Saturday, July 06, 2013

Aboriginal and Torres Strait Islander Sunday A Forgotten Feast in the Australian Church

The web site for my home Archdiocese of Brisbane provides a calendar of upcoming events. In April there is a listing for an ANZAC Day Mass. However in July when the Australian Catholic Bishops Conference invite Catholic to celebrate Aboriginal and Torres Strait Islander Sunday there is not a mention of this event.

This week's Cathedral bulletin did  note a NAIDOC Mass next Sunday, July 14 at 12.00pm but don't hold your breath  for them updating their online version.  Elizabeth Harrington, Liturgy Brisbane's education officer has published a set of guidelines for this celebration in her 2004 and 2007 columns for the Catholic Leader.

A google search for Aboriginal and Torres Strait Islander Sunday 2013 indicated that this significant day in the life of the Church has not been mentioned on  Diocesan web sites and is of little or no interest to the Catholic Blogsphere or even in discussion forums.

This year's letter from the Bishops Commission for Relations with Aborigines and Torres Strait Islanders should be essential reading  by every Catholic and person of goodwill as we launch NAIDOC Week 2013.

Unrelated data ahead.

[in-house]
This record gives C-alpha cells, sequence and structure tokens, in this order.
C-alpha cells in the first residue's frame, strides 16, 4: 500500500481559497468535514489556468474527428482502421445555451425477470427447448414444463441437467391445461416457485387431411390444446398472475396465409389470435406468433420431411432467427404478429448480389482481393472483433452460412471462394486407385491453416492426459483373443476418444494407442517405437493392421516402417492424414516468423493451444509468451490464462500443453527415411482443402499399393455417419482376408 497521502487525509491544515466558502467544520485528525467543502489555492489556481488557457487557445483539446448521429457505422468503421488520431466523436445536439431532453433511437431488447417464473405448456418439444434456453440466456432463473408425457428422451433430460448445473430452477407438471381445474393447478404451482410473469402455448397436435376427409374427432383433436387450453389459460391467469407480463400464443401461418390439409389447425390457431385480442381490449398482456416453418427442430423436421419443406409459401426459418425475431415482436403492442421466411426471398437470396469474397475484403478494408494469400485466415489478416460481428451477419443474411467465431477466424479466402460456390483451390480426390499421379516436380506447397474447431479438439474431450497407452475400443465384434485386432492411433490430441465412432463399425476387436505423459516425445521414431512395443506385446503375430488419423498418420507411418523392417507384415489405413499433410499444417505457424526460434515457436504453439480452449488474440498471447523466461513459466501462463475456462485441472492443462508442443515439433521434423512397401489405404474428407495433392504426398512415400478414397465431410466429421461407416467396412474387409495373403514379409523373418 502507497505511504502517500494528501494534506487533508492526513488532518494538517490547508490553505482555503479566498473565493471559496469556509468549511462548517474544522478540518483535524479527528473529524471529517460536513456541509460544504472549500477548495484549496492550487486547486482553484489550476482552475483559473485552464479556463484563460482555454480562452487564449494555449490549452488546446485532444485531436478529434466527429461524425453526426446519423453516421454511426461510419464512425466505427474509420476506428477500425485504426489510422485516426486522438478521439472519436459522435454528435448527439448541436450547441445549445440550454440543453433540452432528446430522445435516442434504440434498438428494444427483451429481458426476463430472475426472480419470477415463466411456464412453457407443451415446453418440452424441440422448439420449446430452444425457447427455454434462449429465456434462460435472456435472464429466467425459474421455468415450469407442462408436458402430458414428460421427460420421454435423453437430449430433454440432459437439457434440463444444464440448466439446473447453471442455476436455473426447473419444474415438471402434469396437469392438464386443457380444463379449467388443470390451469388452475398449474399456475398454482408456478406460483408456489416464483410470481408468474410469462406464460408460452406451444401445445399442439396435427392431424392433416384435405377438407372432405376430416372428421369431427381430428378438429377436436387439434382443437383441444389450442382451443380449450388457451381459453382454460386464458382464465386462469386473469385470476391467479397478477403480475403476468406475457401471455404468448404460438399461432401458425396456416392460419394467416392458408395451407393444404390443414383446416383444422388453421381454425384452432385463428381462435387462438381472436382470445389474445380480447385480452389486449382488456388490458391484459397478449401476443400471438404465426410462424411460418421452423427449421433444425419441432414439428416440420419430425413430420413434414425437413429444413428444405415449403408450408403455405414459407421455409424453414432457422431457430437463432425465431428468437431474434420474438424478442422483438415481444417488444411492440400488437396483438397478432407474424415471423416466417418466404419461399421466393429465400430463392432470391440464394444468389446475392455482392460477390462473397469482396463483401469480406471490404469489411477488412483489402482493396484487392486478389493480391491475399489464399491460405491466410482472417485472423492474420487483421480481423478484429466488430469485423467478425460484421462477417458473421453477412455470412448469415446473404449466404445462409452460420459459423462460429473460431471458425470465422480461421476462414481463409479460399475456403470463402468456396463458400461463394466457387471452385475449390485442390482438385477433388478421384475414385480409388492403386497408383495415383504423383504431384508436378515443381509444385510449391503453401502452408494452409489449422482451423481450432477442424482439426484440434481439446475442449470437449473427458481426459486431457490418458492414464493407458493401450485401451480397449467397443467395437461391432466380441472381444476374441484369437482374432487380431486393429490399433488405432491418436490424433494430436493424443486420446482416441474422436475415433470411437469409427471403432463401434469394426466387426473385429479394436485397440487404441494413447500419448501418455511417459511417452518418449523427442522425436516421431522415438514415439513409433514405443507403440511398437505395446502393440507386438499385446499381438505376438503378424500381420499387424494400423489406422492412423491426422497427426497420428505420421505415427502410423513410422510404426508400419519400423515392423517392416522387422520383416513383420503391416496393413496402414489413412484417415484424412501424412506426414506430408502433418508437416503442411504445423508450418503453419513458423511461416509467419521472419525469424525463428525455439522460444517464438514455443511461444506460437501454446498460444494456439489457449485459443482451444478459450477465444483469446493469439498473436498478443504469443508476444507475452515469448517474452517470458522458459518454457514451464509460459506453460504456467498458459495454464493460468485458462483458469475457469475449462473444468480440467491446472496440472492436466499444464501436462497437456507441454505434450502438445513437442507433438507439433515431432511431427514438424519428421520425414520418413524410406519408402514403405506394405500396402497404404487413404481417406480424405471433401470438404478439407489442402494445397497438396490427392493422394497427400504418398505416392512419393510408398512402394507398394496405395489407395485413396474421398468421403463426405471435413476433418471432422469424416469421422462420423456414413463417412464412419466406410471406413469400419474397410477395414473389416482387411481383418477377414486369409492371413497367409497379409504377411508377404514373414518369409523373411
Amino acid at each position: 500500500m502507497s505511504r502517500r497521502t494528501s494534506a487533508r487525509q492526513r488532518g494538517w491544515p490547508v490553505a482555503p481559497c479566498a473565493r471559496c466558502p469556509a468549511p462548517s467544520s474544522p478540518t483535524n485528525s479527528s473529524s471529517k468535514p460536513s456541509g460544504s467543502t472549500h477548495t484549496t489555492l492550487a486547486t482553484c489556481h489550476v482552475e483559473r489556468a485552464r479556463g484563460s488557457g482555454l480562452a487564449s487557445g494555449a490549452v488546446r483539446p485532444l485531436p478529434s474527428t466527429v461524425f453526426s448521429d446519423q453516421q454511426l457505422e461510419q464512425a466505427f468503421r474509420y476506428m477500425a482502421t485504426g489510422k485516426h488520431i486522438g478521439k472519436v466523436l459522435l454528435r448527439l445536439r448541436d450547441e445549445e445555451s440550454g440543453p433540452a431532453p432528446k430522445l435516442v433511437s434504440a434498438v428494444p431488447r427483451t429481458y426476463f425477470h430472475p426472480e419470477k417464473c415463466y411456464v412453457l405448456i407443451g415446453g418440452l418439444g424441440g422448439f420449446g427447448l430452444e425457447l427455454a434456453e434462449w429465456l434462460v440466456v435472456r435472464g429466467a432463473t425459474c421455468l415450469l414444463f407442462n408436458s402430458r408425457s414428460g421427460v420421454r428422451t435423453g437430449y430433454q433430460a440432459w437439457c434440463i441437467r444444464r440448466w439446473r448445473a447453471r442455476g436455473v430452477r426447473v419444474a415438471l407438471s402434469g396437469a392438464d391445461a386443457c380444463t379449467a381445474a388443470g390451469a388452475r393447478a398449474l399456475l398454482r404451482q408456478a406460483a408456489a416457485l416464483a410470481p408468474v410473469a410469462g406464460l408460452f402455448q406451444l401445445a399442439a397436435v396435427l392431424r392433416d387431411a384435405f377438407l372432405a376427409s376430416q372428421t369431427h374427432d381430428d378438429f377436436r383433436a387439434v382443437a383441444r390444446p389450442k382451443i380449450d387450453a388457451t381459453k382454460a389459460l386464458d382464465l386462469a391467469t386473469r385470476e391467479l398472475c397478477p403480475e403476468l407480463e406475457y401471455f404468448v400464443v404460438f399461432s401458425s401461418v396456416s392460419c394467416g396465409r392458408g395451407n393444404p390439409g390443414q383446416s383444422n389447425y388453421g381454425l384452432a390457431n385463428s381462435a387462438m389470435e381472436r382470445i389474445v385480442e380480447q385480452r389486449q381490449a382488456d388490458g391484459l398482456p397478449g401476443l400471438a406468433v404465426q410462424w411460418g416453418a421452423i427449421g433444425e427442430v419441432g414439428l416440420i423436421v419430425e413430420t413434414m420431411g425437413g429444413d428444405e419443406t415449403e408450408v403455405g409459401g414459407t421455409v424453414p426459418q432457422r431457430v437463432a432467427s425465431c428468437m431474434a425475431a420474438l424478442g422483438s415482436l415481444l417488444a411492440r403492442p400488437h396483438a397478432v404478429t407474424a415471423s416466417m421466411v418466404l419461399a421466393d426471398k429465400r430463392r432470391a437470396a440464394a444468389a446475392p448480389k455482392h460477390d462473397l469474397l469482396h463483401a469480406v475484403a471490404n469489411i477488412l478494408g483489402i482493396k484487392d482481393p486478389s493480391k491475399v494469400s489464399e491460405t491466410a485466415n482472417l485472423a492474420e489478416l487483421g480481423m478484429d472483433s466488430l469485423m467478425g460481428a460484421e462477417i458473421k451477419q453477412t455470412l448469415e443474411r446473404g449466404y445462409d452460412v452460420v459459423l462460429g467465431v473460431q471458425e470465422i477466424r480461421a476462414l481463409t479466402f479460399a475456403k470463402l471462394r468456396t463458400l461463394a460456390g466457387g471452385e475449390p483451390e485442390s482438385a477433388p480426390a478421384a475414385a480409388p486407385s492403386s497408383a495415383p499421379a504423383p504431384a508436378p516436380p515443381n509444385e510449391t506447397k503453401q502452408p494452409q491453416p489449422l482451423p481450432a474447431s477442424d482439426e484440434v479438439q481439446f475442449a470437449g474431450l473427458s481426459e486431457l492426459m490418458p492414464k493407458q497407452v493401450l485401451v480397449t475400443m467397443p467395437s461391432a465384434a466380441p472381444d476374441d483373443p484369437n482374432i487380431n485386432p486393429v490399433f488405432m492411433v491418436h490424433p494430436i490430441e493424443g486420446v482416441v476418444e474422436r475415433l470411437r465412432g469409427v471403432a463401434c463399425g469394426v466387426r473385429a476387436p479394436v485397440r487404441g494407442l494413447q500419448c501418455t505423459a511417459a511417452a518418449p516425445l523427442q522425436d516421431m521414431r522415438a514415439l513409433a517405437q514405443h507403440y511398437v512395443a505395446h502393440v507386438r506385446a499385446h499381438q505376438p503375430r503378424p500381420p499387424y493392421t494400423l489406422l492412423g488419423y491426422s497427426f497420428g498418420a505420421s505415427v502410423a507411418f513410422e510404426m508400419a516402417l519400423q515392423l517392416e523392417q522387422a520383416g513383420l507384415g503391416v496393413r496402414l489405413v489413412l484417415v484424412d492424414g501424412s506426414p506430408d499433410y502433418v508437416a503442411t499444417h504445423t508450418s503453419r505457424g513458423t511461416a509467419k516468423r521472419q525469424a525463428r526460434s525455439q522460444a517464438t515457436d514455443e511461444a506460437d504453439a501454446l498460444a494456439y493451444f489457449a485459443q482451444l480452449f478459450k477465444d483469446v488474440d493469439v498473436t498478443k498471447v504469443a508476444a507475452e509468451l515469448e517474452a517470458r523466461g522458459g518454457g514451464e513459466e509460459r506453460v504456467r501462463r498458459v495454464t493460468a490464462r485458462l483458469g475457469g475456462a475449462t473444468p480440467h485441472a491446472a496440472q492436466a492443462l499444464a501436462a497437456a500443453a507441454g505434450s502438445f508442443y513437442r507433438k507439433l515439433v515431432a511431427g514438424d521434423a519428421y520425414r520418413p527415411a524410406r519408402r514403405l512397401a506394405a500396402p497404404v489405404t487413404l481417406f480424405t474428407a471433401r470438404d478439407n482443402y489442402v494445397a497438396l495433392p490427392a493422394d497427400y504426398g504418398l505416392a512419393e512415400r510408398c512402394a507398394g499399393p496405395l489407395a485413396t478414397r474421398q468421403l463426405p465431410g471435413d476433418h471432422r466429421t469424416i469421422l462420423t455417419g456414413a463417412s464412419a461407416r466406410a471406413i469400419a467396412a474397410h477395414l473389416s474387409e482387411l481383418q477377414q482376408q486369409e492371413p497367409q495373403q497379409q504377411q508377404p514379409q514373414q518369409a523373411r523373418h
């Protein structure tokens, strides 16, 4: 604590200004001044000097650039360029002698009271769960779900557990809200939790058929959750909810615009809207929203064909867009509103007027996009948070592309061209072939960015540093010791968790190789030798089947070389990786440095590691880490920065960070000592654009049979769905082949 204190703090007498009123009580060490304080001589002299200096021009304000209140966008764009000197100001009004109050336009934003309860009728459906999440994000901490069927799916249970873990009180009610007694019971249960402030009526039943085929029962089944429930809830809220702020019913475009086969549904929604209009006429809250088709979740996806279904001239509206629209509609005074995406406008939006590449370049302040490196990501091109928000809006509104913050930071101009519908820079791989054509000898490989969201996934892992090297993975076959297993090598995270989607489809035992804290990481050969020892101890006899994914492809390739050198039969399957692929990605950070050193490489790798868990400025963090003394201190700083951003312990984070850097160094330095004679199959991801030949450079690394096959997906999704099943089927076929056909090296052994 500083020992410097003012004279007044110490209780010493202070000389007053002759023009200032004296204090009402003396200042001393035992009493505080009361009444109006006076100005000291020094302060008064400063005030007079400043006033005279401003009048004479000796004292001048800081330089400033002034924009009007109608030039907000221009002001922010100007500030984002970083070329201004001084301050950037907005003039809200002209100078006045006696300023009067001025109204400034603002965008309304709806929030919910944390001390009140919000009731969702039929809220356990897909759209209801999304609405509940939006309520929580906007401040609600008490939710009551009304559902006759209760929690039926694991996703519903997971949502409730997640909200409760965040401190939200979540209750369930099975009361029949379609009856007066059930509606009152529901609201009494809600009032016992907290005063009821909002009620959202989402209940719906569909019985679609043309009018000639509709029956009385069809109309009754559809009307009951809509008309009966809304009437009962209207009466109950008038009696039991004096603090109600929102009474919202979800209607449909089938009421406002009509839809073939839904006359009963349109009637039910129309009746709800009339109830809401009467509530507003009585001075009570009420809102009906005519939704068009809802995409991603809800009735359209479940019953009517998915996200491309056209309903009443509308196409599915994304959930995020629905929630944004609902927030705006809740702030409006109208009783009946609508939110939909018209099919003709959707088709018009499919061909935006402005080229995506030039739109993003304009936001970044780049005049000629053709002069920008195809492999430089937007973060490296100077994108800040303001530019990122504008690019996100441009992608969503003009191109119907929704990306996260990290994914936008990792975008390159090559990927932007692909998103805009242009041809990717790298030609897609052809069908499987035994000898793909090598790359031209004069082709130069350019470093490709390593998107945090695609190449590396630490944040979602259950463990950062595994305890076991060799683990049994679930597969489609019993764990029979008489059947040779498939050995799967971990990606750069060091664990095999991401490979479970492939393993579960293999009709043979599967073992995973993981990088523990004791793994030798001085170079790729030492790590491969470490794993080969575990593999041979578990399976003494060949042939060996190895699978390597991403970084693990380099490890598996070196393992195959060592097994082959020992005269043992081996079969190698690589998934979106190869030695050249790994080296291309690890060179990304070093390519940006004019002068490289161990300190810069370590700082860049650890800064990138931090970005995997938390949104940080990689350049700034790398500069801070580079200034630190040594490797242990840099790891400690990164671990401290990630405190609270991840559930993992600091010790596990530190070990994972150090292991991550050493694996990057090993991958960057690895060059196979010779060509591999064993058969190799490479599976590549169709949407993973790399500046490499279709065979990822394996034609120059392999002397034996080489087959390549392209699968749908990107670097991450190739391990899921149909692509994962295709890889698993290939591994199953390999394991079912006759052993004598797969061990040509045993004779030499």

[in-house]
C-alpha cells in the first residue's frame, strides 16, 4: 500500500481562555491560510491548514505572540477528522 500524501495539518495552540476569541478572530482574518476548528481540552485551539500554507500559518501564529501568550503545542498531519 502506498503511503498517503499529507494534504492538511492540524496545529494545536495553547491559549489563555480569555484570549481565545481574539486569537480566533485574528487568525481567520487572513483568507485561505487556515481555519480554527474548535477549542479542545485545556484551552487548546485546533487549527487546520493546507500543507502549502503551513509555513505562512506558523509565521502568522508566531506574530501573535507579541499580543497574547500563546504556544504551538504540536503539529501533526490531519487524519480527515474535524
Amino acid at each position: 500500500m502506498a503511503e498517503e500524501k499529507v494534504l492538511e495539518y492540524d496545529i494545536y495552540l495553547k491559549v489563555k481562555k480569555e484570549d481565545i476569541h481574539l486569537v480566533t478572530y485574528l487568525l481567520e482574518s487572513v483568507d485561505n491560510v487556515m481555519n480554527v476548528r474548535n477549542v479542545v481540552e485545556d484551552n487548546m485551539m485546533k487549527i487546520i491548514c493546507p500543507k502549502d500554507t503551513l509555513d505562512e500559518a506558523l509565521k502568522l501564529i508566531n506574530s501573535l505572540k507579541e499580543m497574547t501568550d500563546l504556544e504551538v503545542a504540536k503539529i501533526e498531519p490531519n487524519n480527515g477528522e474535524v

The Bishops set the context for our relations with the First  People of Australia in  the choice that makes an option for the poor as demonstrated by the words of deeds of Pope Francis. The two quotes which are highlighted in the letter should be printed out and posted on every  Church notice bulletin:

Indigenous youth self-harm and suicide rates continue to cast a pall over people’s lives. The tragedy of suicide leaves a host of unanswerable questions in the minds of grieving families and sorrowing friends.

Aboriginal and Torres Strait Islander peoples not only have a rightful place in Australian society but they have a uniquely important contribution to make that will enrich our lives, our nation and our Church.


The Bishops acknowledge the history of relations between Christianity and Aboriginal people has "not always been good news".  A recent article in Eureka Street by Mike Bowden is headlined: Catholic Church's Toll on Aboriginal Australia. The comments on this story point to untold joys and hope, grief and anguish of this history.

The Bishops remind  us of the words of Pope John Paul to Aboriginal Peoples at Alice Springs: which must continue to haunt our parishes, schools and Church structures: “... the Church herself in Australia will not be fully the Church that Jesus wants her to be until you have made your contribution to her life and until that contribution has been joyfully received by others.”

NAIDOC Mass Brisbane 2011
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